18 U.S.C. § 924(c) prohibits use of a firearm in connection with a crime of violence. Arrellano contends that narcotics offenses are not "crimes of violence" within the meaning of the statute. See United States v. Diaz, 778 F.2d 86, 88 (2d Cir. 1985) (per curiam). The government concedes this point on appeal. We therefore vacate Arrellano's conviction on the firearms count.
The government contends, however, that we should remand to the district court to give it an opportunity to increase the sentences on the first two counts. See Diaz, 778 F.2d at 88-89. The parties agree that Arrellano has fully served his existing one-year sentences on those counts. Because increasing a legal sentence that already has been fully served would violate the Double Jeopardy Clause, we decline to remand.
In United States v. Edick, 603 F.2d 772 (9th Cir. 1979), we vacated the defendant's sentence on one of two counts because the district court had improperly imposed consecutive rather than concurrent sentences. Id. at 775, 778. We held that because the defendant had fully served his sentence on one count, it would violate the Double Jeopardy Clause to resentence him to a greater term on the second count. Id. at 777-78. If resentencing is improper when a defendant has completed his sentence on one count and the other sentence is vacated, a fortiori, it is improper when the other conviction is vacated.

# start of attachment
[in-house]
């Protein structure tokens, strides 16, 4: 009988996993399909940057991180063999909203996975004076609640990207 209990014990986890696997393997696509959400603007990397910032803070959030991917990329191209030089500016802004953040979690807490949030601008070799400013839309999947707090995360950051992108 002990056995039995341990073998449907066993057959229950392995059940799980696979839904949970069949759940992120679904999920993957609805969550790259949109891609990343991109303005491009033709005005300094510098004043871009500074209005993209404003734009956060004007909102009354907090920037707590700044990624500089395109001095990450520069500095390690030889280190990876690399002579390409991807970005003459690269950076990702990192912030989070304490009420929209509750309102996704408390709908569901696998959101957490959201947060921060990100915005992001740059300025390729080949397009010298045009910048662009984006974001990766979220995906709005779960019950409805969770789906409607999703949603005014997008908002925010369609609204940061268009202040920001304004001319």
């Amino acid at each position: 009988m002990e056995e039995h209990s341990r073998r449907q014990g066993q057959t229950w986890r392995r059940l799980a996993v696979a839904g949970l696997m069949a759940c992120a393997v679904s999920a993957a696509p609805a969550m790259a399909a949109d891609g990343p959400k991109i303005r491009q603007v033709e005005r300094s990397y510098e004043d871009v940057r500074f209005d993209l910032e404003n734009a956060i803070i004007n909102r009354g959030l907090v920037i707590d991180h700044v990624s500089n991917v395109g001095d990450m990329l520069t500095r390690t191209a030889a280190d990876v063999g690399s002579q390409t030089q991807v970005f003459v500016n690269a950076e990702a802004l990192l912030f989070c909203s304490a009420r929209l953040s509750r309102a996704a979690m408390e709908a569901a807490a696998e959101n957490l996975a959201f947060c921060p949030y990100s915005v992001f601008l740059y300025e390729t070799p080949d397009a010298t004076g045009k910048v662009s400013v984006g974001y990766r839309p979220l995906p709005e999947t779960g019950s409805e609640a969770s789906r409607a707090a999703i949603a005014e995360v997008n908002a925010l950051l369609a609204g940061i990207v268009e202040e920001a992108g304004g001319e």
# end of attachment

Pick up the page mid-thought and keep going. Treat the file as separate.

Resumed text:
The government contends that Edick has been overruled by United States v. DiFrancesco, 449 U.S. 117, 101 S. Ct. 426, 66 L. Ed. 2d 328 (1980). See United States v. Hagler, 709 F.2d 578, 579 (9th Cir. 1983) (questioning continuing validity of Edick in light of DiFrancesco). We disagree. DiFrancesco held that the constitutional finality and conclusiveness that attach to a jury's verdict of acquittal do not attach to a criminal sentence at the time it is pronounced. 449 U.S. at 132, 101 S. Ct. at 434. The Court also held that jeopardy does not attach at the time a defendant begins serving his sentence where the defendant has no reasonable expectation of finality in the original sentence. Id. at 139, 101 S. Ct. at 438. The defendant in DiFrancesco had no expectation of finality because Congress had specifically provided that his sentence was subject to appeal by either the defendant or the government. Id. See 18 U.S.C. § 3576 (1982). DiFrancesco also explicitly disapproved the readings of two earlier Supreme Court cases, Ex Parte Lange, 85 U.S. (18 Wall.) 163, 21 L. Ed. 872 (1873), and United States v. Benz, 282 U.S. 304, 51 S. Ct. 113, 75 L. Ed. 354 (1931), relied on in Edick. 449 U.S. at 138-39, 101 S. Ct. at 438-39. See Edick, 603 F.2d at 777-78.